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May 15, 2006

Strawberry Week

It’s springtime in Monterey County, which means one thing. OK, that’s not true – it means a lot of things, but for the purposes of this blog, this week, it means only one thing: strawberries.

Strawberry fields are prominent and plentiful in the Salinas Valley from April through September. They serve as a backdrop to everyday activities in incidental ways that take on more meaning with each passing occurrence.

I’ve had several strawberry-related snapshots in my head I’ve wanted to discuss over the past several days, but instead of including them all in a single long-winded, meandering post (which if you’re a regular reader, you KNOW I’m capable of), I decided to make it more like a recurring theme.

Think of it as an on-line mini-series. I don’t exactly have lofty ambitions – this won’t nearly be as groundbreaking as Roots or as instructive as North and South, or (thankfully) as exhaustive as Ken Burns’s Jazz. But I think I have enough material for a collection of decent posts.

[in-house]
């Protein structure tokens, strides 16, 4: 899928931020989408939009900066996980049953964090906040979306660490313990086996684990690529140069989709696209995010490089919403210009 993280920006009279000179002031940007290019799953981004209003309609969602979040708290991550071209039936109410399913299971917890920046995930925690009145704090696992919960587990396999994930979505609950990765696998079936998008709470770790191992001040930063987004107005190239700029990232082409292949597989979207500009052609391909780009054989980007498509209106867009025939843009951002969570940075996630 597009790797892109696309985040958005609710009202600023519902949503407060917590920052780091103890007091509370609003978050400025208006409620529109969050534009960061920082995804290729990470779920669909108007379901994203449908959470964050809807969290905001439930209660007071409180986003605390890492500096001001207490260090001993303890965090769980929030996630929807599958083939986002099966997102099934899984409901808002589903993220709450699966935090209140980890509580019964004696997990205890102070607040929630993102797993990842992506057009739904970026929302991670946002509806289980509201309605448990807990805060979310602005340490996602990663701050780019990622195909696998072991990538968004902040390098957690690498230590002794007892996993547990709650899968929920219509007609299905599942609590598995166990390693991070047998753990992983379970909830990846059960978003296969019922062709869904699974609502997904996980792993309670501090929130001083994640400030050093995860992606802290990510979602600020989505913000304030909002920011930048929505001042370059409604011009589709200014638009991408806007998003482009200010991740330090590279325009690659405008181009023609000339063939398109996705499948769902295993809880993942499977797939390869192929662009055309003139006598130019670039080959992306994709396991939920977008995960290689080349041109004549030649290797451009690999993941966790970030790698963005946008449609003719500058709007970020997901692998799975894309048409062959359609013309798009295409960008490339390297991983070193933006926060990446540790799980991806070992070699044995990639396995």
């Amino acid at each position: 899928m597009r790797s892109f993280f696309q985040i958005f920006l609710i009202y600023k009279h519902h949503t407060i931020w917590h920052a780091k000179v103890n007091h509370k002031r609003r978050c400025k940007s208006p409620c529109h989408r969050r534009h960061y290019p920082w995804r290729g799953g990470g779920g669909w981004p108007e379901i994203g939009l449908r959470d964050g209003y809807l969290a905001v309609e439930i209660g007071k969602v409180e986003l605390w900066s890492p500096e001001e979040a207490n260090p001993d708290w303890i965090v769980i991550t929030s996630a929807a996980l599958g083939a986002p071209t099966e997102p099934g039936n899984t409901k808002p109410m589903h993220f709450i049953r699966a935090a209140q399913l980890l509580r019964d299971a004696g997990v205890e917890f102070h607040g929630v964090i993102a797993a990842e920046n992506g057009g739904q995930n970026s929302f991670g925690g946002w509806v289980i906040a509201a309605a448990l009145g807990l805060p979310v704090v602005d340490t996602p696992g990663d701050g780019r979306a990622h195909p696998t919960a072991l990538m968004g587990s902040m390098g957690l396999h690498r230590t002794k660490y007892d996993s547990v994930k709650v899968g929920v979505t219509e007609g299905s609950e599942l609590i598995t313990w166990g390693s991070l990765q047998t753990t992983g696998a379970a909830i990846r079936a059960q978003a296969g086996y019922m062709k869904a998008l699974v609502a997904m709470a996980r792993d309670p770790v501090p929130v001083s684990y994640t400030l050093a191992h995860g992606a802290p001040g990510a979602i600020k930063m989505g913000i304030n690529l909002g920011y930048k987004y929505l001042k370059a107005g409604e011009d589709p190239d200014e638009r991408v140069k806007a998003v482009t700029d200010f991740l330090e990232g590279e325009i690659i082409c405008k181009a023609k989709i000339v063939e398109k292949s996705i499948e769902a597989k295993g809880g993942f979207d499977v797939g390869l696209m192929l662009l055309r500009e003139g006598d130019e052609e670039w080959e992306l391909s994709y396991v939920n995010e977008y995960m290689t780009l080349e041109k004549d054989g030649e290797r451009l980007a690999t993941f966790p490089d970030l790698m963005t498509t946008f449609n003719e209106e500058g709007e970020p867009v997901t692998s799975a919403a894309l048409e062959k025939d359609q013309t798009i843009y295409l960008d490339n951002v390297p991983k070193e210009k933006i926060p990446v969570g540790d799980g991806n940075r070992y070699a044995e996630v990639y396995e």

So that’s my plan for the week: the topic of each post will be related in some way to strawberries. Of course, if Thursday rolls around and I’ve run out of things to say or my hit count takes a dramatic plunge, I reserve the right to change my mind. I know that sounds noncommittal, but that’s pretty much as good as I give nowadays. Don’t you judge me.

As for today’s post, I’ll flash back to the Big Sur Marathon.